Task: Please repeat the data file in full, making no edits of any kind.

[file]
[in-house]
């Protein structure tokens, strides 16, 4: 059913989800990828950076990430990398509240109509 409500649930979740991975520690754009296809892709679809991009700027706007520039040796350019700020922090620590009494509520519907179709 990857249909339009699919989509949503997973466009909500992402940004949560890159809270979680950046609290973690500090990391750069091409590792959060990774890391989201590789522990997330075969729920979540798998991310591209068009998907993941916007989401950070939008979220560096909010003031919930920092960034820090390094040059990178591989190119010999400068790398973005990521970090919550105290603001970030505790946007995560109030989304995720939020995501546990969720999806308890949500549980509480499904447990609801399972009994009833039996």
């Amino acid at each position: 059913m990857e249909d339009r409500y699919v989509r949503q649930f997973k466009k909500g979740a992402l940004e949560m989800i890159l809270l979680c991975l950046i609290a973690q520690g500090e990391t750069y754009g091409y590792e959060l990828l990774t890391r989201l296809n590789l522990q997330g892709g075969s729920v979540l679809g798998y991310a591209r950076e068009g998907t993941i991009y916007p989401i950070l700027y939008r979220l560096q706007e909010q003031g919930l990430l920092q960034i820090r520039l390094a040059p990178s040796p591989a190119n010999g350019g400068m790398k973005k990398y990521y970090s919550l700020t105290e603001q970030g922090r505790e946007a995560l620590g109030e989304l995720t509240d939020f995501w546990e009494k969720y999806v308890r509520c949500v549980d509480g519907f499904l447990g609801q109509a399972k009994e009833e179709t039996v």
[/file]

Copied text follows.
[in-house]
């Protein structure tokens, strides 16, 4: 059913989800990828950076990430990398509240109509 409500649930979740991975520690754009296809892709679809991009700027706007520039040796350019700020922090620590009494509520519907179709 990857249909339009699919989509949503997973466009909500992402940004949560890159809270979680950046609290973690500090990391750069091409590792959060990774890391989201590789522990997330075969729920979540798998991310591209068009998907993941916007989401950070939008979220560096909010003031919930920092960034820090390094040059990178591989190119010999400068790398973005990521970090919550105290603001970030505790946007995560109030989304995720939020995501546990969720999806308890949500549980509480499904447990609801399972009994009833039996």
């Amino acid at each position: 059913m990857e249909d339009r409500y699919v989509r949503q649930f997973k466009k909500g979740a992402l940004e949560m989800i890159l809270l979680c991975l950046i609290a973690q520690g500090e990391t750069y754009g091409y590792e959060l990828l990774t890391r989201l296809n590789l522990q997330g892709g075969s729920v979540l679809g798998y991310a591209r950076e068009g998907t993941i991009y916007p989401i950070l700027y939008r979220l560096q706007e909010q003031g919930l990430l920092q960034i820090r520039l390094a040059p990178s040796p591989a190119n010999g350019g400068m790398k973005k990398y990521y970090s919550l700020t105290e603001q970030g922090r505790e946007a995560l620590g109030e989304l995720t509240d939020f995501w546990e009494k969720y999806v308890r509520c949500v549980d509480g519907f499904l447990g609801q109509a399972k009994e009833e179709t039996v």